Soufflé

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My first interpretation was “Nobody’s going to get excited about it since we already did it 50 years ago.”

(Wait a second while I get my head around that… fifty years ago…)

But Arlo’s also mentioning a permanent base, which is a pretty new thing and still quite science fictiony and therefore something people probably would get excited about.

61 Comments

  1. In ‘Voodoo Histories’, David A. makes a comment about the ‘children’s series, Dr. Who’. Ben A. is a writer for Dr. Who, and I seem to remember a comment that he ‘iinvented’ the Daleks. So . . . brotherly rivalry?

    To paraphrase one of Dr. Seuss’ titles: ‘Oh, the Trivia You’ll Learn!’

  2. I’m annoyed at the Arlo strip Andréa included. We didn’t go to the Moon because it was there. We went to the Moon because it looked like the USSR would otherwise get there first.

    Both were lousy reasons, which is why we haven’t been back in so long. Going to the Moon should be a rational step in a long-term planned exploration.

  3. Arthur, I don’t think the following was considered as a reason to go to the Moon, but it is the best reason of all:

    One million years from now, there will be no evidence on the Earth that Man ever existed.

    But one million years from now, that flag will still be there on the Moon.

  4. @ MiB – When the space aliens come to visit, they may be puzzled why we went to all that trouble to erect six all-white “surrender” flags on the moon (solar radiation has long since bleached all the color out of them).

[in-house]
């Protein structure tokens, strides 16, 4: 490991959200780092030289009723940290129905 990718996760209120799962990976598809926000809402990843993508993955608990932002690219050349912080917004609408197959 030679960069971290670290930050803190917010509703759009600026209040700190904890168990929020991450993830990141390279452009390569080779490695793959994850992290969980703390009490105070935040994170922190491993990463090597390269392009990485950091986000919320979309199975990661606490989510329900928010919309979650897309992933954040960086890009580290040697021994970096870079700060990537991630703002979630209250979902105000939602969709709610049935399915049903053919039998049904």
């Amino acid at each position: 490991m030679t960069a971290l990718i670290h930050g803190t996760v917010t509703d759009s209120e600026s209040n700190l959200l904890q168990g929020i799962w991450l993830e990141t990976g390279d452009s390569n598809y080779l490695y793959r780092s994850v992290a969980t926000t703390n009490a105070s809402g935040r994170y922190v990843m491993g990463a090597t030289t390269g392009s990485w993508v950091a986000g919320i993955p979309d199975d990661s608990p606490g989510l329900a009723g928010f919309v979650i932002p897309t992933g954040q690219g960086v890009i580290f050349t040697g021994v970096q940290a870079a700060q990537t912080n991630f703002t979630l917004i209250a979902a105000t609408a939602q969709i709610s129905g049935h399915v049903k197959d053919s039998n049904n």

5. Why do the aliens’ eyes change from solid grey to human white from panel 1 to panel 2. Is that supposed to mean something, or is it just a mistake?

  6. But one million years from now, that flag will still be there on the Moon.

    I read an SF story that featured the US on the decline, and Arab nations ascending. The latter considered the stuff left on the Moon to be some sort of affront and sent missions to “clean up”.

  7. Shouldn’t this whole sequence have run next month? Seems odd to miss a 50-year anniversary by just a few weeks.

  8. And I would argue that everyone on the mission, whether they stayed in lunar orbit, or descended towards the surface, saw equal amounts of the moon. So really, you need to figure out who of the repeat visitors (Lovell, Young, and Cernan) saw the most. Without actually looking up mission times, I’d bet on Cernan, since he and Young both get equal lunar time for Apollo 10, and since Cernan’s Apollo 17 was after Young’s 16, it was probably a longer total mission. You might make something of the fact that Young got alone time in lunar orbit that Cernan never had, but I’m dubious about that being somehow more substantial.

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